The Hunchback Of Notre Dame (1939)

on December 31, 1939 by BOXOFFICE Staff
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   Of first importance is the fact that the remake of Victor Hugo's medieval horror melodrama can be definitely pegged as a high grosser. It posesses those ingredients that make for almost universal appeal. On the entertainment side of the ledger will be found mostly assets and one possible liability. The latter is its unavoidable overtone of somberness, which at times becomes gruesome and, to the squeamish, almost repellent. Far overshadowing, however, are its magnificent performances, of which the portrayal of Quasimodo, the misshapen bell ringer, by Charles Laughton is as fine-grained a bit of mummery as the screen has offered in many seasons; the elegance of its production values, abounding in sweep and spectacle; and the sensitive direction of William Dieterle, who found in the masterfully etched screenplay a vehicle handwrought for his talents.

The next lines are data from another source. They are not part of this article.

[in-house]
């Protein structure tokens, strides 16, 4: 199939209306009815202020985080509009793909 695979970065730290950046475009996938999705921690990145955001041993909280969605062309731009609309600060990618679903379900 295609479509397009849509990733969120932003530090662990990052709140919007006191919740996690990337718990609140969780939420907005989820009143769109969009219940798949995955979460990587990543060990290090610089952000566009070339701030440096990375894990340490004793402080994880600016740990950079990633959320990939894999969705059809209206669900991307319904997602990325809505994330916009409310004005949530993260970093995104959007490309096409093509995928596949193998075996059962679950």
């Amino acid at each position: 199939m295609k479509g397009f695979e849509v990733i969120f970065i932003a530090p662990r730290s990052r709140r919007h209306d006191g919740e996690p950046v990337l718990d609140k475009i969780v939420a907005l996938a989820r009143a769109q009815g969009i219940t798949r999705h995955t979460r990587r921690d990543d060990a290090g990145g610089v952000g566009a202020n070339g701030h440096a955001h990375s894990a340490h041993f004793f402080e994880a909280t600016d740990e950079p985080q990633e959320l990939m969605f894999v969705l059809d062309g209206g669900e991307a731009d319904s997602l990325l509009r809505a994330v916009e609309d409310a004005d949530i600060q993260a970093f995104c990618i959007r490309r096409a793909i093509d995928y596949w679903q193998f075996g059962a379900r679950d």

EXPLOITIPS:

   Sell this as a super spectacle and emphasize the horror angle. Make over your theatre front to resemble the facade of the famous Notre Dame cathedral. Have your local library display Hugo's books and direct particular attention to "Hunchback." Secure stills from the silent version for comparative display in the lobby and invite comments, perhaps through a newspaper contest, as to whose makeup is the more terror-inspiring in appearance-that of the late Lon Chaney or Laughton's.

CATCHLINES
If You Have Chills to Feel, Prepare to Feel Them Now... The Horror Drama of the Ages Returns as the Season's Most Spectacular Film...Big Beyond Words, Thrilling Beyond Belief, Magnificent Beyond Comparison...With Charles Laughton in His Greatest Screen Portrayal. FLASHBACK: DECEMBER 29, 1939
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THE HUNCHBACK OF NOTRE DAME

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